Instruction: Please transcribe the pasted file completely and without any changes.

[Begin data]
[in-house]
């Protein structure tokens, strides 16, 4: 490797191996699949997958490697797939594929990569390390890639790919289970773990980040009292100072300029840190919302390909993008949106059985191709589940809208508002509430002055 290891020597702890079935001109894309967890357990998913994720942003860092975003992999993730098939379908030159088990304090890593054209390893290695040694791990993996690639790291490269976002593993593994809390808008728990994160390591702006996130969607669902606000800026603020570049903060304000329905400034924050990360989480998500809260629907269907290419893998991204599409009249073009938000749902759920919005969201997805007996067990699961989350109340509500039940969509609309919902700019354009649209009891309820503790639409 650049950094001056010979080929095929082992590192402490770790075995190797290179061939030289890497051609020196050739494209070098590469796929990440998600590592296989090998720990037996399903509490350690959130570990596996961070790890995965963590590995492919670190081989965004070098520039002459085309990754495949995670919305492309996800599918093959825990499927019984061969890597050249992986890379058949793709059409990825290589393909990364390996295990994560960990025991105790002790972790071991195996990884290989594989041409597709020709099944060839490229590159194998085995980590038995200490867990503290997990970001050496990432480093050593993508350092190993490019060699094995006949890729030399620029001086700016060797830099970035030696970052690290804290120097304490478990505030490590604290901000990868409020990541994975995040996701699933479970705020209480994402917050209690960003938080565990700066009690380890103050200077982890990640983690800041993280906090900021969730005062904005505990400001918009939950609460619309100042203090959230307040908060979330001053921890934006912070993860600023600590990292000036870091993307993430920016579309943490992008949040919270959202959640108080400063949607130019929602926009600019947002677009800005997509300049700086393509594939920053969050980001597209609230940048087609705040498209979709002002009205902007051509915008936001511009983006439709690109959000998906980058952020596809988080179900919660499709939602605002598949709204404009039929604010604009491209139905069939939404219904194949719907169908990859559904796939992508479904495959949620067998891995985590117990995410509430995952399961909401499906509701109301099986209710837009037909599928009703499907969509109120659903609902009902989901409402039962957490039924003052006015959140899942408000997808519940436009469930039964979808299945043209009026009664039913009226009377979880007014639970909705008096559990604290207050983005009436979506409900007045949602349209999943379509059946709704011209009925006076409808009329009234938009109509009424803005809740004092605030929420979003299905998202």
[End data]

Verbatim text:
[in-house]
């Protein structure tokens, strides 16, 4: 490797191996699949997958490697797939594929990569390390890639790919289970773990980040009292100072300029840190919302390909993008949106059985191709589940809208508002509430002055 290891020597702890079935001109894309967890357990998913994720942003860092975003992999993730098939379908030159088990304090890593054209390893290695040694791990993996690639790291490269976002593993593994809390808008728990994160390591702006996130969607669902606000800026603020570049903060304000329905400034924050990360989480998500809260629907269907290419893998991204599409009249073009938000749902759920919005969201997805007996067990699961989350109340509500039940969509609309919902700019354009649209009891309820503790639409 650049950094001056010979080929095929082992590192402490770790075995190797290179061939030289890497051609020196050739494209070098590469796929990440998600590592296989090998720990037996399903509490350690959130570990596996961070790890995965963590590995492919670190081989965004070098520039002459085309990754495949995670919305492309996800599918093959825990499927019984061969890597050249992986890379058949793709059409990825290589393909990364390996295990994560960990025991105790002790972790071991195996990884290989594989041409597709020709099944060839490229590159194998085995980590038995200490867990503290997990970001050496990432480093050593993508350092190993490019060699094995006949890729030399620029001086700016060797830099970035030696970052690290804290120097304490478990505030490590604290901000990868409020990541994975995040996701699933479970705020209480994402917050209690960003938080565990700066009690380890103050200077982890990640983690800041993280906090900021969730005062904005505990400001918009939950609460619309100042203090959230307040908060979330001053921890934006912070993860600023600590990292000036870091993307993430920016579309943490992008949040919270959202959640108080400063949607130019929602926009600019947002677009800005997509300049700086393509594939920053969050980001597209609230940048087609705040498209979709002002009205902007051509915008936001511009983006439709690109959000998906980058952020596809988080179900919660499709939602605002598949709204404009039929604010604009491209139905069939939404219904194949719907169908990859559904796939992508479904495959949620067998891995985590117990995410509430995952399961909401499906509701109301099986209710837009037909599928009703499907969509109120659903609902009902989901409402039962957490039924003052006015959140899942408000997808519940436009469930039964979808299945043209009026009664039913009226009377979880007014639970909705008096559990604290207050983005009436979506409900007045949602349209999943379509059946709704011209009925006076409808009329009234938009109509009424803005809740004092605030929420979003299905998202």